Sunday, March 18, 2012

Australia: Research Suggests Age Discrimination Not Widespread

A national survey suggests that prejudice against older workers in Australia is not nearly as widespread as the community believes. As reported by Adele Horin in the Sydney Morning Herald, the research led by Philip Taylor, of Monash University, found that workers aged 55 and over are no more likely than those younger to be overlooked for promotion or professional development, ostracized by their workmates, or made to feel as if they should leave.

Taylor is quoted as saying that the "results are surprising given what is said about age discrimination by advocacy groups and policymakers." "Young and prime-age workers are just as likely to complain about these problems as older workers." However, Taylor did point out that the story can be different for older jobseekers trying to get back into the workforce, with recruitment agencies often failing to put forward older jobseekers and employers falling back on age stereotyping.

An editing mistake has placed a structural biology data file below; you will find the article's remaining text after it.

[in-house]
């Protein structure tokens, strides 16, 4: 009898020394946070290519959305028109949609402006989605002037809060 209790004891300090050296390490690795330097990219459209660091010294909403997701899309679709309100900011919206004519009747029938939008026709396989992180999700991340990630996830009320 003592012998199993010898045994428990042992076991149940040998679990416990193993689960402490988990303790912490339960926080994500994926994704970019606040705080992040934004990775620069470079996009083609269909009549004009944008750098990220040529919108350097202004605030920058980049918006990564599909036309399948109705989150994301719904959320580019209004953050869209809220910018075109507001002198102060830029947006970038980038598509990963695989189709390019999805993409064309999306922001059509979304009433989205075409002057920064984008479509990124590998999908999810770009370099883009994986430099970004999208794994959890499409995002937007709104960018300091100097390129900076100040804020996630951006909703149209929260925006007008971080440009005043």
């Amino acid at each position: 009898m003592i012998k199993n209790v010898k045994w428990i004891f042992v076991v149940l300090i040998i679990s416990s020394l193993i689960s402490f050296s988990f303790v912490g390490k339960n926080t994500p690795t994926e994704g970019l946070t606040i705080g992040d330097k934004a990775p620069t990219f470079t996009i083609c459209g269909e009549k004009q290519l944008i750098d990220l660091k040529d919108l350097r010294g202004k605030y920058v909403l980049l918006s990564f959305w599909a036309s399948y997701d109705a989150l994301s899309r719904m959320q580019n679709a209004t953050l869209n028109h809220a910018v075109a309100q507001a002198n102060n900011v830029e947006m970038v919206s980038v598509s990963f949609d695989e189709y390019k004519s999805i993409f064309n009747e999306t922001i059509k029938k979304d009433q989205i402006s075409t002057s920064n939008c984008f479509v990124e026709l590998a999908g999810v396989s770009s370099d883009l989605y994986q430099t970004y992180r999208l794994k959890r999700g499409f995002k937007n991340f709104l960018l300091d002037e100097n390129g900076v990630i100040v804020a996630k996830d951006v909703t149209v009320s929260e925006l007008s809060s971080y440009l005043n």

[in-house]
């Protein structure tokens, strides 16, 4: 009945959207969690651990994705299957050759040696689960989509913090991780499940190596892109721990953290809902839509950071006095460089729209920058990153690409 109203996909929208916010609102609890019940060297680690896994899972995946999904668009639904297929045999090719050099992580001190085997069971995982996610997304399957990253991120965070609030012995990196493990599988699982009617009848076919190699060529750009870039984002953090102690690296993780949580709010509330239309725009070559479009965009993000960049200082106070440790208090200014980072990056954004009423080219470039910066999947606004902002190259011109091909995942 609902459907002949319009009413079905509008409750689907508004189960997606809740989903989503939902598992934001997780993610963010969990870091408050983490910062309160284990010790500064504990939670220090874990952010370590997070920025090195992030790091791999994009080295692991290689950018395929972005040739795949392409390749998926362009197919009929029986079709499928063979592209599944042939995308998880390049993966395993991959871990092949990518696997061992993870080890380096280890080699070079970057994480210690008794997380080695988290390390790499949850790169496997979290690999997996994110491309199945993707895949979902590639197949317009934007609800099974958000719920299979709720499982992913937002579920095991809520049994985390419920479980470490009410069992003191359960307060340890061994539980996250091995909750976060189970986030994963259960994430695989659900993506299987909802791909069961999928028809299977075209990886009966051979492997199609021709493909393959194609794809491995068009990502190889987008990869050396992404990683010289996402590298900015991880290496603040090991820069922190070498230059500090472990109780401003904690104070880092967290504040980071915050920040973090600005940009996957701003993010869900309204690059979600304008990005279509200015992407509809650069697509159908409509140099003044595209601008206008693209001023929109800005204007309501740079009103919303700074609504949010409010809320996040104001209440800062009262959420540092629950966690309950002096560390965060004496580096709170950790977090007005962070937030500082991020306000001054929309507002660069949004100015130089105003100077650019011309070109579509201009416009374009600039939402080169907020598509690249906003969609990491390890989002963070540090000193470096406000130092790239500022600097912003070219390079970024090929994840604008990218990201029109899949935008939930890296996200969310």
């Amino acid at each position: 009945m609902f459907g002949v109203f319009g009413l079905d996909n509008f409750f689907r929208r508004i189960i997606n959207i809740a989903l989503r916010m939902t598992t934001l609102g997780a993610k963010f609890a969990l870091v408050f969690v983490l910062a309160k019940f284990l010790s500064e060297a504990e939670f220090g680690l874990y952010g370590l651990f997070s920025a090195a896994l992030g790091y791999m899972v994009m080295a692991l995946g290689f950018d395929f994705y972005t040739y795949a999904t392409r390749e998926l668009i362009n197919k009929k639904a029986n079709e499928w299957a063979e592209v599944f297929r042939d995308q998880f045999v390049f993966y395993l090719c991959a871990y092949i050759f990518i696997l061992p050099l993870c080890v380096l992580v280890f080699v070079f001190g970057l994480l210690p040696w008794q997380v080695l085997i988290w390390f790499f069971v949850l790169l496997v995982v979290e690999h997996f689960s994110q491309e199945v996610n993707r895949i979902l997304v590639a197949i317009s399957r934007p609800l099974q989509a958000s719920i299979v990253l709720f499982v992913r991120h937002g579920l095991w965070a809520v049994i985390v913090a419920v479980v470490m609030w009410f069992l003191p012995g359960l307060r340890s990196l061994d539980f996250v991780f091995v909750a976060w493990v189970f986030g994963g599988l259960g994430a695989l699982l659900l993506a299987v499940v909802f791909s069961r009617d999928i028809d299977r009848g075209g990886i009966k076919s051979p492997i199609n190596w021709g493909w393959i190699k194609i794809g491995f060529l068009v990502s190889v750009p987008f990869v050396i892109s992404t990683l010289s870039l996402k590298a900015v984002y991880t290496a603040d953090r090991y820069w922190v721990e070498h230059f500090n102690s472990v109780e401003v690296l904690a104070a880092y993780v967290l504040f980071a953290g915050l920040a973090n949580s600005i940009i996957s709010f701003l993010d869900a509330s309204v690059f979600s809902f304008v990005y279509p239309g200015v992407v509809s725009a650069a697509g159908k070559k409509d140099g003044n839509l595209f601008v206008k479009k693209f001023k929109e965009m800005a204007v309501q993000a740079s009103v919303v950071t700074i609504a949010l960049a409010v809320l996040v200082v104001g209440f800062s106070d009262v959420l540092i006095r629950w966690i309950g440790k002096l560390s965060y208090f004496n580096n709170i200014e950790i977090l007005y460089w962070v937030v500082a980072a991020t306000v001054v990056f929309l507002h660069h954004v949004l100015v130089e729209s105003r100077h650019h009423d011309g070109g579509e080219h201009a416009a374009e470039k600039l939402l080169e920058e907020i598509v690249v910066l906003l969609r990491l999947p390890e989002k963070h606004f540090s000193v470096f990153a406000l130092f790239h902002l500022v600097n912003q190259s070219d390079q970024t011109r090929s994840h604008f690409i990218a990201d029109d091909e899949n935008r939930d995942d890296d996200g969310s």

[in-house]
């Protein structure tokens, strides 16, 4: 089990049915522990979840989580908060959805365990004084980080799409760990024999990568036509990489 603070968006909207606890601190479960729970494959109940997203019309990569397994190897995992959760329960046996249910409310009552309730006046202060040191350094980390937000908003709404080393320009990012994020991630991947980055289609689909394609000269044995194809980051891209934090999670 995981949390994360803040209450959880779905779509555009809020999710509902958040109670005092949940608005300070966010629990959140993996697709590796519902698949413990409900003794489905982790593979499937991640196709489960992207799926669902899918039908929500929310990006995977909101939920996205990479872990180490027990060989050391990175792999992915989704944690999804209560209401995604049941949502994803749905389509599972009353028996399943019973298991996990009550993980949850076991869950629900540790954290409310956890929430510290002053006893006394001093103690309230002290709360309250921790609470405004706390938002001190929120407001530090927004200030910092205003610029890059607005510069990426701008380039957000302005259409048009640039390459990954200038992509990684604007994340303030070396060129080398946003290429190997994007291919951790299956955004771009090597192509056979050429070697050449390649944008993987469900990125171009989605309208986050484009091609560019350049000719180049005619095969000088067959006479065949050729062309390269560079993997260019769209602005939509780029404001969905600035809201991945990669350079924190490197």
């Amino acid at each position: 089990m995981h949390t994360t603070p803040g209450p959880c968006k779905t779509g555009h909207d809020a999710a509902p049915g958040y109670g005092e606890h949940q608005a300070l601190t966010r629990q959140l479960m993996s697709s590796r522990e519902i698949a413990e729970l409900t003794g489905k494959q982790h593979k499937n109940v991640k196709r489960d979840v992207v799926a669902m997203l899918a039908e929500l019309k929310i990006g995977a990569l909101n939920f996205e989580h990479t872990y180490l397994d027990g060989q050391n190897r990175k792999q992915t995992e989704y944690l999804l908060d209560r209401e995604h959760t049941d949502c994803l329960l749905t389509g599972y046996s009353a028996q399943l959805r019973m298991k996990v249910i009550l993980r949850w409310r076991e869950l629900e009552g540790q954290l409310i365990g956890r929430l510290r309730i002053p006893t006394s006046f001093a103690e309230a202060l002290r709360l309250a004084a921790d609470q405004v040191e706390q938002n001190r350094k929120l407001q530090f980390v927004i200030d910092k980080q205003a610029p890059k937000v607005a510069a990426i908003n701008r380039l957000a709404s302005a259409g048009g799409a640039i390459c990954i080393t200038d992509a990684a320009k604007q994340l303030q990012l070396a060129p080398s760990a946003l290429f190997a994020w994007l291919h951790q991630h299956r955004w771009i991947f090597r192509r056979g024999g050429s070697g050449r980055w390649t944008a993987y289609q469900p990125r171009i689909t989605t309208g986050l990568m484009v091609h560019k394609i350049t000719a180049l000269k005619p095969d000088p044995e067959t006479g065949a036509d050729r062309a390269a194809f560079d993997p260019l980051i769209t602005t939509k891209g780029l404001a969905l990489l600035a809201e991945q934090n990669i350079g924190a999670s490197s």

Professor Taylor said the problem with the barrage of negative publicity was that older workers internalised the messages: ''They believe they're over the hill when in fact older workers do not encounter the rampant age prejudice it is often assumed they do.''
Older workers who missed out on opportunities might attribute their lack of a success to ageism when the problem was lack of the appropriate skills, he said.
Source: Sydney Morning Herald "Age discrimination 'not widespread'" (March 17, 2012). See also "Does workplace age discrimination exist? New data from a survey of the Australian workforce? Brotherhood of St. Laurence seminar.

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